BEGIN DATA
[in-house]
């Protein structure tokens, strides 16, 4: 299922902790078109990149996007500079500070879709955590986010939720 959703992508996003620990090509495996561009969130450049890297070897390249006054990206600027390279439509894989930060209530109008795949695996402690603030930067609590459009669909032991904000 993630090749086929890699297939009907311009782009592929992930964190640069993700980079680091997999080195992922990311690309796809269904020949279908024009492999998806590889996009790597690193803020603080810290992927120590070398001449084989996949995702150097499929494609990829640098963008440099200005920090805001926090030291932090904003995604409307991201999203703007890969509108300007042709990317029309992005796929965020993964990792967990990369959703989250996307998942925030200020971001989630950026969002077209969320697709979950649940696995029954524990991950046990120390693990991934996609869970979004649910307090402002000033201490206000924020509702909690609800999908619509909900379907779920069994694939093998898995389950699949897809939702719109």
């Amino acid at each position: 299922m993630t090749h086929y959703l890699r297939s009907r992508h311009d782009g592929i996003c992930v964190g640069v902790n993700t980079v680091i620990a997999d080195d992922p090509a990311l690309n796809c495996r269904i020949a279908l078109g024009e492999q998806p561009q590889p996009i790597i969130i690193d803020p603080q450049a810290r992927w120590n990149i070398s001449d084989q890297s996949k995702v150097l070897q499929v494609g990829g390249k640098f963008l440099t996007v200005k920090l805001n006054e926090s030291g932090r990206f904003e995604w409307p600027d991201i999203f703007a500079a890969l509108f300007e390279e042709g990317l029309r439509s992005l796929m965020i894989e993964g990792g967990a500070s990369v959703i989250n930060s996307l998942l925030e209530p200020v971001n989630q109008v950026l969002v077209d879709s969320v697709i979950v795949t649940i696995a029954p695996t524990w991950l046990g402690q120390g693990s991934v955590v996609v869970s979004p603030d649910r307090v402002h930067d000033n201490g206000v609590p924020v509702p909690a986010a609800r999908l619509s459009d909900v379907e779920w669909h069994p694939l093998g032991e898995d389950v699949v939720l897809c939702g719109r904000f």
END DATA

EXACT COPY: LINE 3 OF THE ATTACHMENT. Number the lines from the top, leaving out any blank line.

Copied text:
């Amino acid at each position: 299922m993630t090749h086929y959703l890699r297939s009907r992508h311009d782009g592929i996003c992930v964190g640069v902790n993700t980079v680091i620990a997999d080195d992922p090509a990311l690309n796809c495996r269904i020949a279908l078109g024009e492999q998806p561009q590889p996009i790597i969130i690193d803020p603080q450049a810290r992927w120590n990149i070398s001449d084989q890297s996949k995702v150097l070897q499929v494609g990829g390249k640098f963008l440099t996007v200005k920090l805001n006054e926090s030291g932090r990206f904003e995604w409307p600027d991201i999203f703007a500079a890969l509108f300007e390279e042709g990317l029309r439509s992005l796929m965020i894989e993964g990792g967990a500070s990369v959703i989250n930060s996307l998942l925030e209530p200020v971001n989630q109008v950026l969002v077209d879709s969320v697709i979950v795949t649940i696995a029954p695996t524990w991950l046990g402690q120390g693990s991934v955590v996609v869970s979004p603030d649910r307090v402002h930067d000033n201490g206000v609590p924020v509702p909690a986010a609800r999908l619509s459009d909900v379907e779920w669909h069994p694939l093998g032991e898995d389950v699949v939720l897809c939702g719109r904000f």